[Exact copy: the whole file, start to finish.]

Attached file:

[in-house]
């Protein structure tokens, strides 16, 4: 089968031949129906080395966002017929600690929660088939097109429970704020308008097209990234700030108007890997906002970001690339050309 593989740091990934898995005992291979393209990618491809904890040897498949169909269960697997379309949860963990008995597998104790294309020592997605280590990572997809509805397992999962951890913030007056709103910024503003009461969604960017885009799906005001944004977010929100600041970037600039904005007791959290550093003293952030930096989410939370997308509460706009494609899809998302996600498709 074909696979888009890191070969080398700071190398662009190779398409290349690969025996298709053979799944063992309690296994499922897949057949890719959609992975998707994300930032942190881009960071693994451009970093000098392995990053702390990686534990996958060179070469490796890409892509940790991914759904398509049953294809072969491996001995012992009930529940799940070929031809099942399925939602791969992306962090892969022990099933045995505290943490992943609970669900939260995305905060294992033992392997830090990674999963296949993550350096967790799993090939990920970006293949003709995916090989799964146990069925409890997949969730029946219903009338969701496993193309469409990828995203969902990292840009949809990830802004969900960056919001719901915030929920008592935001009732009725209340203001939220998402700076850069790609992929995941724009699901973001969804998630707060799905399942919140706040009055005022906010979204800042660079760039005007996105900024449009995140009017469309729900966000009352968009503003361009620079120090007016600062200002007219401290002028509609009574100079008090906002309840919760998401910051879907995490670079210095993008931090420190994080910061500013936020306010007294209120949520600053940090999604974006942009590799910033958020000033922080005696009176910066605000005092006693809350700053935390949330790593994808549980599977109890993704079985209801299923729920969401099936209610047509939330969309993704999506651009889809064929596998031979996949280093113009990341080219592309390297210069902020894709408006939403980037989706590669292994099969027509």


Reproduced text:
[in-house]
């Protein structure tokens, strides 16, 4: 089968031949129906080395966002017929600690929660088939097109429970704020308008097209990234700030108007890997906002970001690339050309 593989740091990934898995005992291979393209990618491809904890040897498949169909269960697997379309949860963990008995597998104790294309020592997605280590990572997809509805397992999962951890913030007056709103910024503003009461969604960017885009799906005001944004977010929100600041970037600039904005007791959290550093003293952030930096989410939370997308509460706009494609899809998302996600498709 074909696979888009890191070969080398700071190398662009190779398409290349690969025996298709053979799944063992309690296994499922897949057949890719959609992975998707994300930032942190881009960071693994451009970093000098392995990053702390990686534990996958060179070469490796890409892509940790991914759904398509049953294809072969491996001995012992009930529940799940070929031809099942399925939602791969992306962090892969022990099933045995505290943490992943609970669900939260995305905060294992033992392997830090990674999963296949993550350096967790799993090939990920970006293949003709995916090989799964146990069925409890997949969730029946219903009338969701496993193309469409990828995203969902990292840009949809990830802004969900960056919001719901915030929920008592935001009732009725209340203001939220998402700076850069790609992929995941724009699901973001969804998630707060799905399942919140706040009055005022906010979204800042660079760039005007996105900024449009995140009017469309729900966000009352968009503003361009620079120090007016600062200002007219401290002028509609009574100079008090906002309840919760998401910051879907995490670079210095993008931090420190994080910061500013936020306010007294209120949520600053940090999604974006942009590799910033958020000033922080005696009176910066605000005092006693809350700053935390949330790593994808549980599977109890993704079985209801299923729920969401099936209610047509939330969309993704999506651009889809064929596998031979996949280093113009990341080219592309390297210069902020894709408006939403980037989706590669292994099969027509």